Pat Cash: “…the hardest graduation in the world of sport is going from junior tennis to the cruel, hard world on the main tours.”THE second week of Wimbledon will begin tomorrow with Australia’s representation just a small doubles presence and a few junior hopefuls, including defending titleholder Luke Saville in the boys’ event. A year ago, it was all about soon-to-be quarter-finalist Bernard Tomic; 12 months on, 1987 champion Pat Cash has joined the chorus of those questioning the teenager’s commitment – a list that includes Tomic himself.
”This time last year the Australian tennis public were also getting very excited about Bernard Tomic becoming the youngest player since Boris Becker in 1986 to reach the quarter-finals at Wimbledon,” Cash said. ”Surely that should have been a platform from which he could propel himself, but I was so disheartened by his attitude at last year’s US Open and the French Open just a couple of weeks ago when it seemed he didn’t want to be there.”
Cash endorsed the words of Davis Cup captain Pat Rafter, who told The Age last week that Tomic’s inadequate preparation had nobbled his Wimbledon campaign, which consisted of a four-set, first-round loss to Belgian David Goffin. Simply: if Tomic puts in the work, he will get results, if he doesn’t, he won’t.
Writing in his British newspaper column, London-based Cash also lamented the decline of Australian tennis, recalling that the nation’s innate competitiveness extends to every sporting endeavour, ”but back in my boyhood, tennis came out top of everything because we’d had the best [players] and us youngsters yearned to follow in their footsteps”.
”So being somebody who never felt prouder than representing my country, there’s a real hollow feeling inside after Australian men’s tennis suffered the worst Wimbledon since 1938 with not a single player managing to reach the second round. Then to make things even worse, Samantha Stosur, the reigning US Open champion, was made to look very ordinary as she also got beaten.
”How did I feel at the greatest tennis nation in the world descending to the depths of being less than ordinary? Not angry, not ashamed but extremely disappointed. But can I say I’m hugely surprised? The honest answer to that question would have to be ‘not really’.”
While acknowledging the huge changes in tennis – both geographically and stylistically – in the past few decades and the impact of Australians no longer learning their craft on grass, Cash lamented what he called ”a dearth of former top quality players working with Tennis Australia to help these youngsters”.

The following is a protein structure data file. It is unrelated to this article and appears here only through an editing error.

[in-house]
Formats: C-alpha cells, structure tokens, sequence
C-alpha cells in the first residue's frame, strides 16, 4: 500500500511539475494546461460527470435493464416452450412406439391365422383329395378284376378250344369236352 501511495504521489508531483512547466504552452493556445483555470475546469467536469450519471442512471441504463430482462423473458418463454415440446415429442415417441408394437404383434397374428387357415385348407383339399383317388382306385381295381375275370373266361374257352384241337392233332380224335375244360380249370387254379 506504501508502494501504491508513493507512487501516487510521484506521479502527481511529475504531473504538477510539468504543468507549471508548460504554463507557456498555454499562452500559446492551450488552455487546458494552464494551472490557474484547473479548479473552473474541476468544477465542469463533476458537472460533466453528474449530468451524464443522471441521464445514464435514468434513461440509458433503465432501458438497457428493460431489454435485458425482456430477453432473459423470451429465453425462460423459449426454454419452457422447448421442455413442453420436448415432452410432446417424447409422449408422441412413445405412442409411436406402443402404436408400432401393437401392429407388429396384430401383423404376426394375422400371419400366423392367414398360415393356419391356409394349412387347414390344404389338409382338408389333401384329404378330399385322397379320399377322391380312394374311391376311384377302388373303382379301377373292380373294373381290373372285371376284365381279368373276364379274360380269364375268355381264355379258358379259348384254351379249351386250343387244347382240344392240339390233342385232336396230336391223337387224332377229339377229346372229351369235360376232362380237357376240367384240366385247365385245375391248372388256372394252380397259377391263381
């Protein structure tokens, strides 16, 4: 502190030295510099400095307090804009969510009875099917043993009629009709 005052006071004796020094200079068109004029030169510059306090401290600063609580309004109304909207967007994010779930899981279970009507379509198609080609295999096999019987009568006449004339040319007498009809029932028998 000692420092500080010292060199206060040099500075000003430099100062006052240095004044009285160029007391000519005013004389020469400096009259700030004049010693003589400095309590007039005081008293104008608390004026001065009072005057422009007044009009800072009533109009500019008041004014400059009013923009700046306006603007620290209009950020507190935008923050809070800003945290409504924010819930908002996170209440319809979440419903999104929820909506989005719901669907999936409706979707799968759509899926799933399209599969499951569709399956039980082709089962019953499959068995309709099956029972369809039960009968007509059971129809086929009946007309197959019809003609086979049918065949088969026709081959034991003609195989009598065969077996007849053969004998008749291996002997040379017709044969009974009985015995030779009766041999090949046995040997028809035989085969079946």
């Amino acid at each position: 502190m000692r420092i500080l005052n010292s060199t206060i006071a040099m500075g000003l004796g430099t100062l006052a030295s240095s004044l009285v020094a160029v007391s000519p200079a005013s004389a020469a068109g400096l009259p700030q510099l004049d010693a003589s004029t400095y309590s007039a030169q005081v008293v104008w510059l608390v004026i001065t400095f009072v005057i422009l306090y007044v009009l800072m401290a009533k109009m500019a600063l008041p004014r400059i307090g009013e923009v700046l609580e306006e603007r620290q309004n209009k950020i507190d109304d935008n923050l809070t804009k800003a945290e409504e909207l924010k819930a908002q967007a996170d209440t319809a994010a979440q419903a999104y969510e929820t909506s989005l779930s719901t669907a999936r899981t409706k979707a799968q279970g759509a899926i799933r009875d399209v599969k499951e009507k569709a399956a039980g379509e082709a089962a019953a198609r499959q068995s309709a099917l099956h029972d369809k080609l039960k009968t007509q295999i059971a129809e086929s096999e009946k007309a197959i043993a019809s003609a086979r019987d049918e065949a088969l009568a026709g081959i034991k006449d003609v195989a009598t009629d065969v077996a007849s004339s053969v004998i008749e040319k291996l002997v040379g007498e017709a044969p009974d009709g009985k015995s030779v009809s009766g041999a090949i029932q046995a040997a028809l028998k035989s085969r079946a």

”I’ve made it clear I’m more than willing to help and so have other former world-class performers like Mark Woodforde and Peter McNamara,” Cash said.
TA counters that there are about 20 ex-players involved in its programs, including Rafter, Tony Roche, Jason Stoltenberg and Woodforde, the junior Davis Cup captain. ”Our priority is finding quality coaches who are prepared to commit to 30 weeks of travel as that is where they need to be to make an impact on our young athletes in transition to the senior ranks,” said TA’s head of professional tennis, Todd Woodbridge.
Cash said that in Saville and 16-year-old girls’ champion Ashleigh Barty, Australia has ”exceptionally good” young players coming through. ”But, as anyone will tell you, the hardest graduation in the world of sport is going from junior tennis to the cruel, hard world on the main tours. And a good youngster requires somebody with experience to help he or she on the way.”
The men’s main draw numbers encapsulate the decline. In Rod Laver’s grand slam year, 1969, Australia had 26 representatives for 16 first-round winners and all four semi-finalists. In Pat Cash’s title year, 1987, 11 players won five first-round matches and one semi-final. A decade ago, in Lleyton Hewitt’s year, all four made it to the second round. This year: four players, zero wins.
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